Looking your Best with Executive Makeovers
If you are a candidate looking for your next opportunity, Crazy, Stupid, Love offers a lesson in the power of executive makeovers. Steve Corell portrays a man who has gotten so comfortable in his marriage that he has stopped trying, much in the same way some executives do later on in their careers. He meets Ryan Gosling who is, in every sense of the word, a “player”.
Power of First Impressions
It may sound harsh, but as a television journalist turned recruiter, I am painfully aware of the power of first impressions and executive makeovers. In television, there are whole armies of people that polish talent to such a high-buff shine that it is as if you are staring into the sun: nutritionists, fitness trainers, hairstylists, colorists, make-up artists, fashion stylists, alterations tailors, dermatologists, cosmetic dentists, plastic surgeons, photographers, lighting pros, photoshopping air-brushers, publicists, and, if you’re lonely, an entourage.
Executive Makeover Your Life
Changing the way you look is a career accelerator. One minute, you’re the average executive fading into the C-suite woodwork. The next minute — cue music — you are taking someone’s breath away just standing there. Of course, you have to live up to the promise of appearing successful. You have to be good at whatever it is that you do. Nevertheless, the effect of tuning your appearance is profound — suddenly the you that deserves to be seen is finally recognized and admired as if there were slow motion in real life.
Executive makeovers are an effective way to avoid ageism. Far too often, gifted executives get overlooked because they haven’t paid enough attention to how they “present”. In the world of executive search, we talk about whether a candidate “presents well”. Tragically, whenever there are layoffs, boomers are among the first to go and they are among the last to be hired back because, well, they often look old.
Keep Up with Fashion
Keeping up with fashion is a way to pass as younger than your actual age. As a culture, we have grown more sophisticated in our sense of style. In earlier years, young girls looked to their mothers for fashion cues. Now, according to new research reported in the Atlantic Monthly, that’s coming out in the Journal of Consumer Behavior, now girls look to celebrities, and mothers, in turn, look to their daughters for guidance on style. So people will notice if you dress the same or do your hair and makeup as when you entered the workforce. You can stay current together by wearing classic looks that flatter the current version of you.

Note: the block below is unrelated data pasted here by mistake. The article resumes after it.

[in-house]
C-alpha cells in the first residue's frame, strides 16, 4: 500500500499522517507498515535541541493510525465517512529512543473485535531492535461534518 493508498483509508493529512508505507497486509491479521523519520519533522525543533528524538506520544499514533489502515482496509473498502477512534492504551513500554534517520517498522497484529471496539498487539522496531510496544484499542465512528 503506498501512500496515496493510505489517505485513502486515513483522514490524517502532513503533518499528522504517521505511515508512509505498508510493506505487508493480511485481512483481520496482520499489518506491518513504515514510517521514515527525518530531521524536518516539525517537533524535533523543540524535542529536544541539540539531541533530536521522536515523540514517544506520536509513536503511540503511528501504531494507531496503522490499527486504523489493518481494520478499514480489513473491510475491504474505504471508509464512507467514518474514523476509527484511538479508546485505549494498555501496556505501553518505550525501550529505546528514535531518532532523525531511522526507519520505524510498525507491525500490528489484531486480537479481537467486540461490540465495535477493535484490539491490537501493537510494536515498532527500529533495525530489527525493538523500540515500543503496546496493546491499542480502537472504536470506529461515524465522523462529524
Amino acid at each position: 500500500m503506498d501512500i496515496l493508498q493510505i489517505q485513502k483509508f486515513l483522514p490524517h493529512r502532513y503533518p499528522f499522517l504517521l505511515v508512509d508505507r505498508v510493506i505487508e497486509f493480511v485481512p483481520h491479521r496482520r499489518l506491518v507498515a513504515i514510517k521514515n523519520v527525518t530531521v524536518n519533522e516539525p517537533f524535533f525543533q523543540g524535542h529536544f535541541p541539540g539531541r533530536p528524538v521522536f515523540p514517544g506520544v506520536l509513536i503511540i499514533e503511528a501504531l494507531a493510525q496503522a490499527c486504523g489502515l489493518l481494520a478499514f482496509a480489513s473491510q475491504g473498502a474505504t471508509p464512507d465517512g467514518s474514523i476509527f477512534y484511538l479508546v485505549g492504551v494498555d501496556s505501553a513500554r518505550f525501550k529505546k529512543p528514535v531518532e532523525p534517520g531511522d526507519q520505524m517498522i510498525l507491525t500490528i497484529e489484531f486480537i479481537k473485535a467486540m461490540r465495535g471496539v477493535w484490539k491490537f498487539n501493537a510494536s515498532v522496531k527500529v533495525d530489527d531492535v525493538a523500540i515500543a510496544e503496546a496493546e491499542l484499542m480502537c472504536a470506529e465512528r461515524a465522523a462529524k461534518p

Makeover Your Body and Mind
While growing older is impossible to avoid, much of what we consider aging can be. I’m not talking about actual age, but rather a state of body and mind. We can’t pull all-nighters like we used to. Our bodies don’t bounce back as they did before. Suddenly, we really do have to start taking care of ourselves. There are athletes, who are well into their 60s and beyond who make age seem like a number. Exercise may keep your body 30 years younger.
Reboot with Exercise
The good news is that boomers now have the secret to remaining as young as nature will allow: simply exercise, big time. Research into aging is rapidly advancing, but teasing apart what symptoms of aging we can prevent versus what we cannot is the conundrum facing scientists. The Great Age Reboot: Cracking the Longevity Code for a Younger Tomorrow is written by Michael F. Roizen, Chief Wellness Officer at the Cleveland Clinic. It is a fascinating guide to extended longevity. He writes people must be proactive in maintaining their own health—he recommends a healthy lifestyle consisting of a plant-forward diet that’s low in sugar, getting enough sleep, and staying hydrated. Remaining vital longer is the key to remaining a productive leader in the workforce.
For more executive makeover tips, check out our blog post Top 20 Things Headhunters Want to See in LinkedIn Profiles.